Positive psychology is one of the newest branches of psychology to emerge. This particular area of psychology focuses on how to help human beings prosper and lead healthy, happy lives. While many other branches of psychology tend to focus on dysfunction and abnormal behaviour, positive psychology is centered on helping people become happier. Positive psychology is designed to “complement and extend the problem-focused psychology that has been dominant for decades,” explained the late Christopher Peterson, author of “A Primer in Positive Psychology” and professor at the University of Michigan, in a 2008 article published in Psychology Today. “Positive psychology is…a call for psychological science and practice to be as concerned with strength as with weakness; as interested in building the best things in life as in repairing the worst; and as concerned with making the lives of normal people fulfilling as with healing pathology,” Peterson wrote.
According to leading authorities in the field, Martin Seligman and Mihaly Csikszentmihalyi, positive psychology will help achieve “scientific understanding and effective interventions to build thriving in individuals, families, and communities.” In order to understand the field of positive psychology, it is essential to start by learning more about its major theories, applications, and history.
History of Positive Psychology
“Before World War II, psychology had three distinct missions: curing mental illness, making the lives of all people more productive and fulfilling, and identifying and nurturing high talent,” wrote Seligman and Mihaly Csikszenmihalyi in 2000. Shortly after WWII, the primary focus of psychology shifted to the first priority: treating abnormal behavior and mental illness. In the 1950s, humanist thinkers like Carl Rogers, Erich Formm and Abraham Maslow helped renew interest in the other two areas by developing theories that focused on happiness and the positive aspects of human nature.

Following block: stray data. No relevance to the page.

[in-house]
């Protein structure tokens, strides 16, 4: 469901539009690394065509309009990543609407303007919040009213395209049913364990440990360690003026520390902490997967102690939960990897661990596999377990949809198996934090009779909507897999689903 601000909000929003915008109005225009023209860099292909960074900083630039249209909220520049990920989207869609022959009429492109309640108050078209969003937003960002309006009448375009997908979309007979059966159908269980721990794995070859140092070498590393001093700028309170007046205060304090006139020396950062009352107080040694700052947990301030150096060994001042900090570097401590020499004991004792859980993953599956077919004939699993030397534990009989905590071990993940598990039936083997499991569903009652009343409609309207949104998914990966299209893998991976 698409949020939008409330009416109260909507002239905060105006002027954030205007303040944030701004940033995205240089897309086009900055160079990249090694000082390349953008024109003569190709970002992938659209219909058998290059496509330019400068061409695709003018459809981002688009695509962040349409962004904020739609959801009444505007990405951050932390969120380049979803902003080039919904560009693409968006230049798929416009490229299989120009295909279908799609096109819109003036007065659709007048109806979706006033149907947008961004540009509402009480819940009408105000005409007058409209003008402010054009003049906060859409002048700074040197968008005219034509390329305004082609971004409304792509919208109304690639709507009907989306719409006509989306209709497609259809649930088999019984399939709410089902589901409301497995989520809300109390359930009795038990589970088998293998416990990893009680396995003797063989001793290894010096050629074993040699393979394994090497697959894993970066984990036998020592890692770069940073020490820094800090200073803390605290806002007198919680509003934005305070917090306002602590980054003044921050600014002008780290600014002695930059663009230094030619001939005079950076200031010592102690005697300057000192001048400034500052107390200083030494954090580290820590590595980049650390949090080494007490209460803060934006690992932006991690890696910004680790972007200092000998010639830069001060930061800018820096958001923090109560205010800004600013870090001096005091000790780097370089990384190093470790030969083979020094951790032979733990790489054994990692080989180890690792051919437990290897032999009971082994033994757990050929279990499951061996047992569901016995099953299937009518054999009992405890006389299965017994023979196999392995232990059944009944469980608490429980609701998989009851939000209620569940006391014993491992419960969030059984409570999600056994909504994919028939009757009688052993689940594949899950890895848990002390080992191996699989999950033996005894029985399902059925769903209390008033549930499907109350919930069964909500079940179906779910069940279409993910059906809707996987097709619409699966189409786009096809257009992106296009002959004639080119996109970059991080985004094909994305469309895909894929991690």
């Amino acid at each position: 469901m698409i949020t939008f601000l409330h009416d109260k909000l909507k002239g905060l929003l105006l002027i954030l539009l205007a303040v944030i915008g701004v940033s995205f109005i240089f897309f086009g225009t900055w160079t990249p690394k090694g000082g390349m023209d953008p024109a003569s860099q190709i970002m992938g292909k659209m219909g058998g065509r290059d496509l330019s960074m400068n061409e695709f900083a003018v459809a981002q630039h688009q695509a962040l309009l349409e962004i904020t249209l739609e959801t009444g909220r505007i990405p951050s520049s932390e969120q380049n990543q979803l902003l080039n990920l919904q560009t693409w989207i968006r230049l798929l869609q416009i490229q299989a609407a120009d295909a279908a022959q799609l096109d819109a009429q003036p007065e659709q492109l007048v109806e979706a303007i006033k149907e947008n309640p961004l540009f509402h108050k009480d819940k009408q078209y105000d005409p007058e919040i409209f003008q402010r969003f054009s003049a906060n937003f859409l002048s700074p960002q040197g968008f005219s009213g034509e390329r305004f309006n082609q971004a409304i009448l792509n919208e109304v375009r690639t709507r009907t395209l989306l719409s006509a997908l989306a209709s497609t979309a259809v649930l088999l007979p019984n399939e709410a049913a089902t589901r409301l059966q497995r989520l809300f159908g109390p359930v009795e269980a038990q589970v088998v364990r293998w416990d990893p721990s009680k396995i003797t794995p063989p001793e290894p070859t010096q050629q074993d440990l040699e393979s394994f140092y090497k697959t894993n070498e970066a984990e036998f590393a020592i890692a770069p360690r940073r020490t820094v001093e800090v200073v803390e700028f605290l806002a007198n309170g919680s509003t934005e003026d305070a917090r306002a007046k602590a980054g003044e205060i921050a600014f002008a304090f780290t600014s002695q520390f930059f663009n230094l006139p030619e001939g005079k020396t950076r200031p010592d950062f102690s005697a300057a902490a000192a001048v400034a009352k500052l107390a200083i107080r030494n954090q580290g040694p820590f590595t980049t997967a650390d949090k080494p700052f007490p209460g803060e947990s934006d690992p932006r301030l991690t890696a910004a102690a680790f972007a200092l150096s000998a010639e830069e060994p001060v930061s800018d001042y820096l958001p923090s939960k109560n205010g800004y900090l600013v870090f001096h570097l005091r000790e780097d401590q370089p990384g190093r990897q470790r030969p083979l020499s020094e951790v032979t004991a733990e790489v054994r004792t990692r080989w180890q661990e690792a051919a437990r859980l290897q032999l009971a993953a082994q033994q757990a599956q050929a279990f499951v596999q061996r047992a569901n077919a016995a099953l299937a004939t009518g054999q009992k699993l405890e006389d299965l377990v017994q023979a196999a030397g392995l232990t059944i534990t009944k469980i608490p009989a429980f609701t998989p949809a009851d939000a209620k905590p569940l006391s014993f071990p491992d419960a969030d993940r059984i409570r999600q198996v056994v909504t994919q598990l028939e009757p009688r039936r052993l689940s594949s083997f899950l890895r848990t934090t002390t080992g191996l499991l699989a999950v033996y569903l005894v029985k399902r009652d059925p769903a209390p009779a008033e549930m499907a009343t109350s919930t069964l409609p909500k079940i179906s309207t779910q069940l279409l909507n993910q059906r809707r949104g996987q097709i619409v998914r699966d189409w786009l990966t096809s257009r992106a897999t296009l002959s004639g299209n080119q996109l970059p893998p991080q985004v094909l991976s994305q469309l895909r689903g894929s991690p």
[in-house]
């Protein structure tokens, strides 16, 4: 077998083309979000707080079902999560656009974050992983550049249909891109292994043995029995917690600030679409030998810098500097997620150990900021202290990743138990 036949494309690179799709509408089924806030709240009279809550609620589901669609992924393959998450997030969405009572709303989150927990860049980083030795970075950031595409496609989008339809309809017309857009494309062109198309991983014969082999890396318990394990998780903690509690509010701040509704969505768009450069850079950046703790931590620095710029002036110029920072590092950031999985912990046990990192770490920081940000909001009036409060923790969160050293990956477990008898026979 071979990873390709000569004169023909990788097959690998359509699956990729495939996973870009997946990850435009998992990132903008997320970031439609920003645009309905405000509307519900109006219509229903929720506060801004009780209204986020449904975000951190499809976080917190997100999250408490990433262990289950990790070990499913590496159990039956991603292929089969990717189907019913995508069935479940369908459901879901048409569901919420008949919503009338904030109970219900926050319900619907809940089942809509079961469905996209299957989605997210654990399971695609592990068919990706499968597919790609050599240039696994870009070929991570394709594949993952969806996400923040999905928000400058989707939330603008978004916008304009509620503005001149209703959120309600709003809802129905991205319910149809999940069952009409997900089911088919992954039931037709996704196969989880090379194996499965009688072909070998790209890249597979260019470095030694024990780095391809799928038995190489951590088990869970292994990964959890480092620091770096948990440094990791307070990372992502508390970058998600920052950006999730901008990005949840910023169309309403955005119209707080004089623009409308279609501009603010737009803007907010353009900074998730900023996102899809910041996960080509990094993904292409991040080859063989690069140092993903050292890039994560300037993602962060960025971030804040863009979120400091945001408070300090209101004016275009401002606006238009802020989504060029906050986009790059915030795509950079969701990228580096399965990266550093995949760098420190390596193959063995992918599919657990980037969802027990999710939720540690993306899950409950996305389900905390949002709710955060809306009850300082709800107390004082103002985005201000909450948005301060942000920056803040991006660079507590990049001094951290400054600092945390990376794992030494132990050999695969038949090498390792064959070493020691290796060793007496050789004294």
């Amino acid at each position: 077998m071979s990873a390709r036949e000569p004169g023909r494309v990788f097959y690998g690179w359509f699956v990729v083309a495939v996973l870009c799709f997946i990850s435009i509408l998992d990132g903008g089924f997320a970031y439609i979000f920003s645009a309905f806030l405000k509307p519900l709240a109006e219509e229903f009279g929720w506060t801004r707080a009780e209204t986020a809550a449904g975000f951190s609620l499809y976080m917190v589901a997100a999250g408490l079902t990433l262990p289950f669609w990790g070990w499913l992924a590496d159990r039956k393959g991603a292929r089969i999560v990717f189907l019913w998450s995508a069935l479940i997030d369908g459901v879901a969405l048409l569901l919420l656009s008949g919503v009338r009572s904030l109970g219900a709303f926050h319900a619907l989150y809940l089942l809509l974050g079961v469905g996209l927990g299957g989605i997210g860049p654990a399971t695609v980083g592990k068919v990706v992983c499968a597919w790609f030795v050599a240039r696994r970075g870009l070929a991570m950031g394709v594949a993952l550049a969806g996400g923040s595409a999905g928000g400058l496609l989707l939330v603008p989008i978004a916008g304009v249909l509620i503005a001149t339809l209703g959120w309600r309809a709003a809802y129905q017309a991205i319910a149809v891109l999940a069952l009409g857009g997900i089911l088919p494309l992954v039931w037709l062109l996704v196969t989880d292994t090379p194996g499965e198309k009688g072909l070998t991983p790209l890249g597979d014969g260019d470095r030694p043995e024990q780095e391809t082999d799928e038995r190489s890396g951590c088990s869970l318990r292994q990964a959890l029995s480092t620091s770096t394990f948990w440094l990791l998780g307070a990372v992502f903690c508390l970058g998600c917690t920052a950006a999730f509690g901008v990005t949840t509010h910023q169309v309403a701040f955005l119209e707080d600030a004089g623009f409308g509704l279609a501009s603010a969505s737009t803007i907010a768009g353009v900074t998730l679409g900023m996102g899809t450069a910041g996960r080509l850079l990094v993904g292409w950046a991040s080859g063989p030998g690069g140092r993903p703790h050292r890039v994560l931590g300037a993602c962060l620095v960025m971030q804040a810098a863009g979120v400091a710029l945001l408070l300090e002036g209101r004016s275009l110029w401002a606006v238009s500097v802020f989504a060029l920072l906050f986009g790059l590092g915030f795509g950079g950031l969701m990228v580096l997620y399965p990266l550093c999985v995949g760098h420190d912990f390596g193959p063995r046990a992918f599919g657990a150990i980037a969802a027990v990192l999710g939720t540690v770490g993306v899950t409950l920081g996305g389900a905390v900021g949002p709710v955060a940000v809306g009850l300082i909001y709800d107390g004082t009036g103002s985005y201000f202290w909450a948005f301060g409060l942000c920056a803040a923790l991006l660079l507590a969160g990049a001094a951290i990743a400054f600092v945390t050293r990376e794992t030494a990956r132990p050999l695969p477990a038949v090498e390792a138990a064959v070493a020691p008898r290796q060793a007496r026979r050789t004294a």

General interest in positive psychology has grown tremendously since the concept was introduced. Today, more and more people are searching for information on how they can become more fulfilled and achieve their full potential.
Positive psychology can have a range of real-world applications in areas including eduction, therapy, self-help, stress management, and workplace issues. Some of the major topics of interest in positive psychology include: Character strengths and virtues, Flow, Gratifications, Gratitude, Happiness, Pleasure, Helplessness, Hope, Mindfulness, Optimism, Positive thinking, Resilience .
Impact of Positive Psychology
Some of the major findings of positive psychology include: Money doesn’t necessarily buy well-being, but spending money on other people can make individuals happier, People are generally happy, Some of the best ways to combat disappointments and setbacks include strong social relationships and character strengths, While happiness is influenced by genetics, people can learn to be happier by developing optimism, gratitude, and altruism, Work can be important to well-being, especially when people are able to engage in work that is purposeful and meaningful.
Positive psychology is often confused with positive thinking, and misconstrued as self-help tactics rather than research-backed theories. Positive thinking is a way of thinking ourselves into better behavior and greater resilience, rather than behaving our way into a different frame of mind. Positive psychology, on the other hand, is the scientific study of what makes people thrive. It focuses on behaviors that can lead to a more optimized frame of mind as well as on thought patterns that lead to more functional behaviors.
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